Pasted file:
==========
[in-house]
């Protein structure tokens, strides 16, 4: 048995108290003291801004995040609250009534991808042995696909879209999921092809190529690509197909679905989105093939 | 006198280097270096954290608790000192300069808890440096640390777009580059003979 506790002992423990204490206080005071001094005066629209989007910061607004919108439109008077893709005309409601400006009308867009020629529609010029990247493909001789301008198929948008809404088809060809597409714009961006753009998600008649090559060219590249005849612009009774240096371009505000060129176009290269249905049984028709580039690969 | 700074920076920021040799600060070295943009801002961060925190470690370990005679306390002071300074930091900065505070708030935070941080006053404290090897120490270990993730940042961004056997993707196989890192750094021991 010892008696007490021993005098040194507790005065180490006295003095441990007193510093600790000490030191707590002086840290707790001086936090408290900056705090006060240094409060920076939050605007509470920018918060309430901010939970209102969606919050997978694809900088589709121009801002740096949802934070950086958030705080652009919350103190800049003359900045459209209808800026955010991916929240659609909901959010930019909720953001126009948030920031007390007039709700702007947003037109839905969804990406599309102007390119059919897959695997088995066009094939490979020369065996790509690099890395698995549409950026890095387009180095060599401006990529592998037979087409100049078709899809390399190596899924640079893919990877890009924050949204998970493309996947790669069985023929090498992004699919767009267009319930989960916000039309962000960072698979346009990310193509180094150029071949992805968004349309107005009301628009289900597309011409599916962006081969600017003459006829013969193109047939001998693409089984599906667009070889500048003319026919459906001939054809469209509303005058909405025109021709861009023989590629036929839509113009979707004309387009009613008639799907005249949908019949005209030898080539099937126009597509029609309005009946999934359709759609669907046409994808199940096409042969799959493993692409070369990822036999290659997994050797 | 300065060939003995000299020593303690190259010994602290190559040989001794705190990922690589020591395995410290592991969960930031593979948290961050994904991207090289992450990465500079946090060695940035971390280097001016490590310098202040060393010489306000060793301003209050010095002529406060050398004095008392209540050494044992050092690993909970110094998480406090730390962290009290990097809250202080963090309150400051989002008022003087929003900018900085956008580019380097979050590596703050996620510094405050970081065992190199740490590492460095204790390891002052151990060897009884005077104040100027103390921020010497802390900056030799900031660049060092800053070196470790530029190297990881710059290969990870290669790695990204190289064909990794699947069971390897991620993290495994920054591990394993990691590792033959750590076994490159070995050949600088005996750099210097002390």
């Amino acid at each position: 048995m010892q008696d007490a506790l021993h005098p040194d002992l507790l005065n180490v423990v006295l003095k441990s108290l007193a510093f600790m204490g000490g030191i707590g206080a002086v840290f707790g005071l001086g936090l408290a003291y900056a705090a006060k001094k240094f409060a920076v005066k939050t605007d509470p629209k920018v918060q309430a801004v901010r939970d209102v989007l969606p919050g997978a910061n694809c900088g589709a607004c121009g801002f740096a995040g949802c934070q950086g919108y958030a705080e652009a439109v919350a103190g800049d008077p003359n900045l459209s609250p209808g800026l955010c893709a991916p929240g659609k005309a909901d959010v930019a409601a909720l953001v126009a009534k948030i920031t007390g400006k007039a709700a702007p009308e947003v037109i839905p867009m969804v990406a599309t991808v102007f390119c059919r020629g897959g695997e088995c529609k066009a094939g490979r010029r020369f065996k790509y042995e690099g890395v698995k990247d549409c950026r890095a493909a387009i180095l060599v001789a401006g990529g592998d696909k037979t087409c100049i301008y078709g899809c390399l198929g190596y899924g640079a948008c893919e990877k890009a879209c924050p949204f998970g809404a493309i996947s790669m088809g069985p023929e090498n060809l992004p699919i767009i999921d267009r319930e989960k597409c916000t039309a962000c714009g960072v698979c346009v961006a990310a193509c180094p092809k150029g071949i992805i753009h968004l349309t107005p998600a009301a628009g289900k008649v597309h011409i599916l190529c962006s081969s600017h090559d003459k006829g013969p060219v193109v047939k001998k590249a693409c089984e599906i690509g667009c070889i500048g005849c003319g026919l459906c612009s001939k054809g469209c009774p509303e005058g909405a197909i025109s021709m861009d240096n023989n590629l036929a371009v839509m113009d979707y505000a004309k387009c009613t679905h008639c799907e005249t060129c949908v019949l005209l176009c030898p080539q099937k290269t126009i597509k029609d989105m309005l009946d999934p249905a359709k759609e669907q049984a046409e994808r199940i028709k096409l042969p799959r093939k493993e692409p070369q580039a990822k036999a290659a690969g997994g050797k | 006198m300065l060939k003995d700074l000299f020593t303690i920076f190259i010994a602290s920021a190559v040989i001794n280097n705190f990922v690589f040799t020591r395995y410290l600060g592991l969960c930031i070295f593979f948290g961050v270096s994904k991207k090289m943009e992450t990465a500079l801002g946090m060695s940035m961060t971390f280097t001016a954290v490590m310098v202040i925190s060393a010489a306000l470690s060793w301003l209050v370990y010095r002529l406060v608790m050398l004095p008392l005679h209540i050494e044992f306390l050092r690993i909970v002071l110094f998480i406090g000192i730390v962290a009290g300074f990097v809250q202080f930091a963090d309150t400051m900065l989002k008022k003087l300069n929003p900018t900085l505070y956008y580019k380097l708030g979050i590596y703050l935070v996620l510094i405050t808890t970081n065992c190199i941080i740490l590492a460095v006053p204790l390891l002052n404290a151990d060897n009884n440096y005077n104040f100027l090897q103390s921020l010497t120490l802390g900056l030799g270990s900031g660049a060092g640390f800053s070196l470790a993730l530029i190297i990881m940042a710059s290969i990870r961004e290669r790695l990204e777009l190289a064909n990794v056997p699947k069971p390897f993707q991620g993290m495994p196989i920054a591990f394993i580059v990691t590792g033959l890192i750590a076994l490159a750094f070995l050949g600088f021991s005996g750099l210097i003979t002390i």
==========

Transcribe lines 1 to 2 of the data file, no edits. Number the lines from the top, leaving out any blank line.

[in-house]
């Protein structure tokens, strides 16, 4: 048995108290003291801004995040609250009534991808042995696909879209999921092809190529690509197909679905989105093939 | 006198280097270096954290608790000192300069808890440096640390777009580059003979 506790002992423990204490206080005071001094005066629209989007910061607004919108439109008077893709005309409601400006009308867009020629529609010029990247493909001789301008198929948008809404088809060809597409714009961006753009998600008649090559060219590249005849612009009774240096371009505000060129176009290269249905049984028709580039690969 | 700074920076920021040799600060070295943009801002961060925190470690370990005679306390002071300074930091900065505070708030935070941080006053404290090897120490270990993730940042961004056997993707196989890192750094021991 010892008696007490021993005098040194507790005065180490006295003095441990007193510093600790000490030191707590002086840290707790001086936090408290900056705090006060240094409060920076939050605007509470920018918060309430901010939970209102969606919050997978694809900088589709121009801002740096949802934070950086958030705080652009919350103190800049003359900045459209209808800026955010991916929240659609909901959010930019909720953001126009948030920031007390007039709700702007947003037109839905969804990406599309102007390119059919897959695997088995066009094939490979020369065996790509690099890395698995549409950026890095387009180095060599401006990529592998037979087409100049078709899809390399190596899924640079893919990877890009924050949204998970493309996947790669069985023929090498992004699919767009267009319930989960916000039309962000960072698979346009990310193509180094150029071949992805968004349309107005009301628009289900597309011409599916962006081969600017003459006829013969193109047939001998693409089984599906667009070889500048003319026919459906001939054809469209509303005058909405025109021709861009023989590629036929839509113009979707004309387009009613008639799907005249949908019949005209030898080539099937126009597509029609309005009946999934359709759609669907046409994808199940096409042969799959493993692409070369990822036999290659997994050797 | 300065060939003995000299020593303690190259010994602290190559040989001794705190990922690589020591395995410290592991969960930031593979948290961050994904991207090289992450990465500079946090060695940035971390280097001016490590310098202040060393010489306000060793301003209050010095002529406060050398004095008392209540050494044992050092690993909970110094998480406090730390962290009290990097809250202080963090309150400051989002008022003087929003900018900085956008580019380097979050590596703050996620510094405050970081065992190199740490590492460095204790390891002052151990060897009884005077104040100027103390921020010497802390900056030799900031660049060092800053070196470790530029190297990881710059290969990870290669790695990204190289064909990794699947069971390897991620993290495994920054591990394993990691590792033959750590076994490159070995050949600088005996750099210097002390």